since "there are no words of the form *[X^(-0) G]_G" (page
165). This of course does have the flavor of hackery, though
a more charitable interpretation would be that Packard is
making use of a type system that he does not otherwise
elaborate on. The X-bar system that Packard develops is
recursive at the X^(-0) level, which allows for various
kinds of branching structures, many of which occur, and some
of which do not. Much of the rest of the chapter is devoted
to a catalog of various cases, replete with a nice
collection of examples of each. As Packard notes some of the
gaps are probably accidental, and indeed it is not hard to
see how one might fill a few of these. So while Packard did
not find examples of [X^(-1) [X^W X^(-1)]] (page 181) one
can certainly construct plausible examples:
[shi2-[lao3-hu3]] (stone PREF-tiger) `stone tiger', where
"shi2" and "hu3" are both bound, and "lao3" is apparently a
word-forming prefix. The chapter ends with a discussion of
various notions of morphological "head", as applied to
Chinese, and with an interesting application of the X-bar
model to English morphology.

Chapter 6 starts with a discussion of lexicalization,
exceptions to the Headedness Principle, and the availability
of word-internal information to various (including
morphological) processes. Words may be lexicalized to
various degrees ranging from purely "conventional"
lexicalization -- e.g. "chi1-fan4" (eat-rice) `eat (a meal)'
- where the constructions are fairly compositional
semantically, and completely regular morphologically but
which, through usage, have come to be treated as words;
through "asemantic lexicalization" ("wen4-shi4" (ask-world)
`to be published'); through complete lexicalization
("shao1-mai4" (burn-sell) `(type of)
dumpling'). Lexicalization is related to Packard's earlier
proposals for a stratum-ordered lexicon for Chinese, which
he briefly introduces here: roughly speaking, the more
lexicalized the construction, the deeper the stratum. (Note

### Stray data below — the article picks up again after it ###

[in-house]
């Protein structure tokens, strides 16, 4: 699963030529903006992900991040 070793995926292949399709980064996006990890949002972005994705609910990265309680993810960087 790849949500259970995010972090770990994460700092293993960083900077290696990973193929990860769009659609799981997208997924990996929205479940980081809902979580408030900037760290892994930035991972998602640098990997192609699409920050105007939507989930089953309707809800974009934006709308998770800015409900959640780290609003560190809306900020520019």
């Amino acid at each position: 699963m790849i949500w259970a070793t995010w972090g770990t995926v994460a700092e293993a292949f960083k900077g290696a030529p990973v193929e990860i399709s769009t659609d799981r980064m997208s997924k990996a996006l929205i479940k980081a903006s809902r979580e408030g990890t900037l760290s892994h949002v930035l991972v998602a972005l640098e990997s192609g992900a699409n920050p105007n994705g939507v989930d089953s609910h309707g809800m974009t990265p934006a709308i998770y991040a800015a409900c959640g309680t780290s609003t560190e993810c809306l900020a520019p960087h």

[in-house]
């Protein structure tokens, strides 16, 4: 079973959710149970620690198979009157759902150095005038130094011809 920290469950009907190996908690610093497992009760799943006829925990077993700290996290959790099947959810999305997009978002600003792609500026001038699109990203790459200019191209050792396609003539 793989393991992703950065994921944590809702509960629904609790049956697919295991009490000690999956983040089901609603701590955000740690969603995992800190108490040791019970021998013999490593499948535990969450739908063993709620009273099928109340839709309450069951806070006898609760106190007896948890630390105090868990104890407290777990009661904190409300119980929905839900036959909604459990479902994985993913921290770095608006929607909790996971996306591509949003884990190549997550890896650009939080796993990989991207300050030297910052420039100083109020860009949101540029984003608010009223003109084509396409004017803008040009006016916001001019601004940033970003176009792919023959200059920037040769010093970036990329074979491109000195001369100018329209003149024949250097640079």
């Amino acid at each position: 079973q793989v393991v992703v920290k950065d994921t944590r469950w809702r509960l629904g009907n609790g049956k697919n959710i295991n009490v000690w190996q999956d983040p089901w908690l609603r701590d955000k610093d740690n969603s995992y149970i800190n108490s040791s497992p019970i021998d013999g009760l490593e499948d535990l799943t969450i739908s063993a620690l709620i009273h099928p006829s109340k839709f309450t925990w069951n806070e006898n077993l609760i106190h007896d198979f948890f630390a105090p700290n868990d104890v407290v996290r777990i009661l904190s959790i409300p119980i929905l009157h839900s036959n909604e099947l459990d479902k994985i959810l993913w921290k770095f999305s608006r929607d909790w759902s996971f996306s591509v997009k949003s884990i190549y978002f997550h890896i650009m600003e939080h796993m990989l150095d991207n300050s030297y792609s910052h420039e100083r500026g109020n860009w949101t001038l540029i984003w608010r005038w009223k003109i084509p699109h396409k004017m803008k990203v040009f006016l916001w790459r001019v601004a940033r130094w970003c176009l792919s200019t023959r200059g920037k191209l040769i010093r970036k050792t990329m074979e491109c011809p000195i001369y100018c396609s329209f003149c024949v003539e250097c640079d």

though that in contrast to his extensive exemplification of
other proposals, he does not offer much in the way of
support for this linkage.) Exceptions to the Headedness
Principle range from neologisms and phonetic loans
(e.g. from English), to zero-derived words (e.g. the V-V
noun "mai3-mai4" (buy-sell) `business'), to cases like N-V
verbs that simply fail to observe the general trends. With
respect to the latter, Packard reiterates a claim of earlier
work that the N-V structure of verbs like "cai3-pai2"
(color-rehearse) `dress rehearse', prevents them from
undergoing A-not-A question formation (*"cai3-bu4-cai3-pai2"
(color-not-color-rehearse) `dress rehearse?'). Packard then
argues that various kinds of information -- phonological,
morphological, syntactic, and semantic can be rendered
unavailable by the effects of lexicalization. The final
section of the chapter deals with the formation of new words
in Chinese, and includes an interesting discussion of
Chinese "abbreviations" (Chinese "suo1-xie3" or `shrunken
writing'), which turn out to be an important source of new
morphemes (or, if one prefers, new meanings for old
morphemes): so "tuo1" `entrust' in "GONG1-ban4
TUO1-er2-suo3" (public-run entrust-child-place) `public run
day-care center', via the abbreviation "gong1-tuo1" `public
run day-care center', has now come to mean "day care center"
as evidenced by the verb "ru4-tuo1" (enter-entrust) `enter a
day care center'. But most new morphemes formed in this way
are only available within other words, meaning that most new
morphemes in Chinese are bound.

Chapter 7 discusses the question of what is meant by "the
lexicon". Packard reviews psycholinguistic evidence in
speech and written language comprehension and production,
and concludes that the evidence supports the notion that
what is accessed in "lexical access" is words rather than,
for example, morphemes. What, then, is listed in the
lexicon? Apart from bound roots, and words with
idiosyncratic meanings, Packard makes the specific proposal